The presidential election is seen as crucial to the ruling party's ability to make progress on its socially conservative agenda. It will also determine the trajectory of the country's tense relations with the EU.
Poles turned out in high numbers on Sunday to vote in round one of a tight presidential race that had been postponed because of the coronavirus pandemic.
Lines of people wearing masks and observing social distancing measures were reported outside polling stations in cities across Poland.
Incumbent Andrzej Duda, 48, is expected to face a strong challenge from Warsaw Mayor Rafal Trzaskowski and nine other candidates.
About 48% of Poland's 30 million voters had cast their ballots by 5 pm (1500 GMT), reported Germany's DPA news agency. That's slightly below the total voter turnout from the 2015 presidential vote, according to the electoral commission.
Voting is set to continue until 9 p.m. (1900 GMT), with exit polls expected soon after.
If no candidate wins more than 50% of the votes, the two with the biggest share will compete in a second round on July 12.
Voting amid coronavirus
Originally scheduled for May, the ballot was postponed due to the COVID-19 pandemic, and a new hybrid system of postal and conventional voting is in place on Sunday in a bid to stem infections.
There are limits on the number of people that can enter a polling station. Voters are required to observe a two-meter distance between each other and cover their faces; face masks may be only temporarily removed to allow identification by electoral officials. Voters are also encouraged to take their own pens with them and use disinfectant as they enter the polling stations.
While official figures show over 33,000 confirmed cases and more than 1,400 deaths, the health minister has admitted that there are likely up to 1.6 million undetected cases in Poland, an EU country of 38 million people.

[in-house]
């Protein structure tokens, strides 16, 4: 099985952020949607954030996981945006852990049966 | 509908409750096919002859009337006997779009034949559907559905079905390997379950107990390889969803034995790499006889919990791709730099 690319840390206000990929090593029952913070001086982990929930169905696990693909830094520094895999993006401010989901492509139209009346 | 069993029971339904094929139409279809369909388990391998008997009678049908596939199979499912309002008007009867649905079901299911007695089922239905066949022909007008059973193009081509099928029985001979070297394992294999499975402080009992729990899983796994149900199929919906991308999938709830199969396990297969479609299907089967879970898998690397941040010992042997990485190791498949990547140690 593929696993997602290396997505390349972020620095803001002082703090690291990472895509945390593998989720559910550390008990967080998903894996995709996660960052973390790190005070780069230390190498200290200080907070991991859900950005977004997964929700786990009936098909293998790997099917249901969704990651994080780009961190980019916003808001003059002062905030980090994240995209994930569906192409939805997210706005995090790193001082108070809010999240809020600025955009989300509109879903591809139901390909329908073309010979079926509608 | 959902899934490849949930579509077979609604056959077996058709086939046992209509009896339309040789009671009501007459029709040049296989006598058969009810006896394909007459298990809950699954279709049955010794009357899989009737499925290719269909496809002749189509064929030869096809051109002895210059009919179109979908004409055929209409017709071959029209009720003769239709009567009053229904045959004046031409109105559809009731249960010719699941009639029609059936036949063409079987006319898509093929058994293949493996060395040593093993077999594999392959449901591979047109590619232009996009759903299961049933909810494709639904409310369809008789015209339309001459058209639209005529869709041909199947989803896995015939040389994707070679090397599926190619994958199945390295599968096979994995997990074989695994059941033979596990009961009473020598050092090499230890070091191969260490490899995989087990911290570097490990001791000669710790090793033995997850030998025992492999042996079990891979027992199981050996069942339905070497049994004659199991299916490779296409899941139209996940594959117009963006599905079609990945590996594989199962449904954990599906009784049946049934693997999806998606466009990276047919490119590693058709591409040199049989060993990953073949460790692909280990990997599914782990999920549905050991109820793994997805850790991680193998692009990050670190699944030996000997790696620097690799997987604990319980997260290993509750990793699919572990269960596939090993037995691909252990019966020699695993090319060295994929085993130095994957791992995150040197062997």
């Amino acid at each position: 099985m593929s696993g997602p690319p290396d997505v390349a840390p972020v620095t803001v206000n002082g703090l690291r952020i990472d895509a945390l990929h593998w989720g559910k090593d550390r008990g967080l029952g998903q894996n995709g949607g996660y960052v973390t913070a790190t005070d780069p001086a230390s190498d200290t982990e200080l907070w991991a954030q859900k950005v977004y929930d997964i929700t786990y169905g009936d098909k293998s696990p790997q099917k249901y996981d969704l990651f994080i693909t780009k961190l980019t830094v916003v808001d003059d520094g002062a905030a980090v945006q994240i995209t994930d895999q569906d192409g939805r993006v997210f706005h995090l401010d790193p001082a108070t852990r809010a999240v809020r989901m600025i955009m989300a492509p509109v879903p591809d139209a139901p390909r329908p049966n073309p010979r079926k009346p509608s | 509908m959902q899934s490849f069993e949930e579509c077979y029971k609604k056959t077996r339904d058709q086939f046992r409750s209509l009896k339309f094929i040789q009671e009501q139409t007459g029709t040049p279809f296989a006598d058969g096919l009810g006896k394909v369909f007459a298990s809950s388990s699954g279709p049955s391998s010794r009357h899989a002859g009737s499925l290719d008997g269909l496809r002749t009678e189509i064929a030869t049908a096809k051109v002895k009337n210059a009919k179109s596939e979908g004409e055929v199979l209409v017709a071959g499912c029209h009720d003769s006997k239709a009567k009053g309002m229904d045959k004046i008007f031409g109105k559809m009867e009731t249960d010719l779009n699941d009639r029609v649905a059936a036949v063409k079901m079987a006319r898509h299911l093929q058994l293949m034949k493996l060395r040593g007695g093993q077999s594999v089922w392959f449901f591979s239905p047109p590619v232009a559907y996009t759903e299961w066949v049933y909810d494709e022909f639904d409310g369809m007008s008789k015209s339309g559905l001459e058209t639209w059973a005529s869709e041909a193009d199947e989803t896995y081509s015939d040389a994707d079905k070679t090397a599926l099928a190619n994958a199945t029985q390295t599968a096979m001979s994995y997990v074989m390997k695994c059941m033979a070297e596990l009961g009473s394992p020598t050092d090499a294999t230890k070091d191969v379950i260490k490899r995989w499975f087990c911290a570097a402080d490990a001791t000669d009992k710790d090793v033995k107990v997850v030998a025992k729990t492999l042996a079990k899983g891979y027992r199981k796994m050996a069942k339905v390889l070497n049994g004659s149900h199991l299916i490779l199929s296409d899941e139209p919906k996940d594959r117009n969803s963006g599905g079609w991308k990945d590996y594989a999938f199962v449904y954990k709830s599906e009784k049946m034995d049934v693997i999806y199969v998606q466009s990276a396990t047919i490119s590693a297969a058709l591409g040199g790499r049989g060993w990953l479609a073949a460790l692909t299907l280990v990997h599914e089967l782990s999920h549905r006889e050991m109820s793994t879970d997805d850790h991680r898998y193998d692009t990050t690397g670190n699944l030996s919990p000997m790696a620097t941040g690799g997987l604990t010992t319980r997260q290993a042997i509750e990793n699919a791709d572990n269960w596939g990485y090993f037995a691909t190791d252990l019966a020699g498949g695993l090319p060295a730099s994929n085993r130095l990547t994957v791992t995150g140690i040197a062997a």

A new hybrid system of postal and conventional voting is in place on Sunday in a bid to stem infections
Poland's presidency carries some responsibilities in defense and foreign affairs as well as the right to veto legislation. No candidate is expected to gain the level of 50% plus one vote, which they would need to secure the presidency in the first round.
Duda is expected to lead, but is likely to go head-to-head with Trzaskowski in a run-off, opinion polls show.
Bread-and-butter issues are weighing heavily on voters' minds as the economic fallout of the outbreak is set to send Poland into its first recession since communism's demise.
Incumbent Duda has vowed to be a guardian of Poland's ruling Law and Justice (PiS) party's socially conservative agenda and economic programs, which include generous social spending and its pledge to safeguard traditional family values in the predominantly Catholic country.
Duda has backed anti-abortion legislation and echoed PiS attacks on LGBT+ rights and Western values.
Since winning power in 2015, both Duda and the PiS have stoked tensions with the EU and provoked repeated street protests at home for controversial laws giving the party control over the top courts and other key judicial bodies.
While PiS insists the changes are needed to weed out judicial corruption, critics and the EU insist they erode judicial independence and democracy just three decades after Poland shed communism.
Campaigning with the slogan "Enough is Enough," 48-year-old Trzaskowski promises to use the experience and contacts he gathered as a former European affairs minister to "fight hard" for a fair slice of the EU's 2021-27 budget, and to repair tattered ties with Brussels. He has however vowed to keep the PiS's popular welfare payments.
Victory for Trzaskowski would deal a heavy blow to the PiS government, which has relied on its ally Duda to endorse polarizing legislation, and could hamper the government's ability to deepen its justice reforms.
US President Donald Trump, who regards the populist PiS administration as a key European ally, gave Duda his blessing this week.
Trump invited him to the White House on Wednesday as the first foreign leader to visit since the coronavirus pandemic began, just four days ahead of election day.
sri/stb (dpa, AFP, Reuters)